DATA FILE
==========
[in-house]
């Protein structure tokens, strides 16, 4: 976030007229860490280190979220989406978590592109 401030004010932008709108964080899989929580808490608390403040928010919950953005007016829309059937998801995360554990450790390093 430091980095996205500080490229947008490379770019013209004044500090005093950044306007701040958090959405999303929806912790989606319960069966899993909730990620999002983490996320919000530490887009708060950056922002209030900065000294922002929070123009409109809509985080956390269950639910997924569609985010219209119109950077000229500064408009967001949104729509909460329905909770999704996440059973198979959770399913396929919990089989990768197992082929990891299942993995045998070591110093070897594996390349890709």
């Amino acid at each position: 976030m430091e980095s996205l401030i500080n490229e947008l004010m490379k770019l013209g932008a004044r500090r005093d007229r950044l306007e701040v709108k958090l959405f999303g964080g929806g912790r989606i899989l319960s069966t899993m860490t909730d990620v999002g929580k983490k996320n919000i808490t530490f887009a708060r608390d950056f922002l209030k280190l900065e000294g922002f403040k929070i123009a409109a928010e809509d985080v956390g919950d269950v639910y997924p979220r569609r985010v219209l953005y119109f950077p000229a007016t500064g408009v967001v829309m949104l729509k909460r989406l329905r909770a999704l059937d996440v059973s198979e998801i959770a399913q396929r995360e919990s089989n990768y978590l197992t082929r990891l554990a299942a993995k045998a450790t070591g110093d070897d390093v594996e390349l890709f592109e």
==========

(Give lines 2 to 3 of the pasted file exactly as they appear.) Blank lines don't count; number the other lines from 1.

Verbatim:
């Protein structure tokens, strides 16, 4: 976030007229860490280190979220989406978590592109 401030004010932008709108964080899989929580808490608390403040928010919950953005007016829309059937998801995360554990450790390093 430091980095996205500080490229947008490379770019013209004044500090005093950044306007701040958090959405999303929806912790989606319960069966899993909730990620999002983490996320919000530490887009708060950056922002209030900065000294922002929070123009409109809509985080956390269950639910997924569609985010219209119109950077000229500064408009967001949104729509909460329905909770999704996440059973198979959770399913396929919990089989990768197992082929990891299942993995045998070591110093070897594996390349890709």
């Amino acid at each position: 976030m430091e980095s996205l401030i500080n490229e947008l004010m490379k770019l013209g932008a004044r500090r005093d007229r950044l306007e701040v709108k958090l959405f999303g964080g929806g912790r989606i899989l319960s069966t899993m860490t909730d990620v999002g929580k983490k996320n919000i808490t530490f887009a708060r608390d950056f922002l209030k280190l900065e000294g922002f403040k929070i123009a409109a928010e809509d985080v956390g919950d269950v639910y997924p979220r569609r985010v219209l953005y119109f950077p000229a007016t500064g408009v967001v829309m949104l729509k909460r989406l329905r909770a999704l059937d996440v059973s198979e998801i959770a399913q396929r995360e919990s089989n990768y978590l197992t082929r990891l554990a299942a993995k045998a450790t070591g110093d070897d390093v594996e390349l890709f592109e």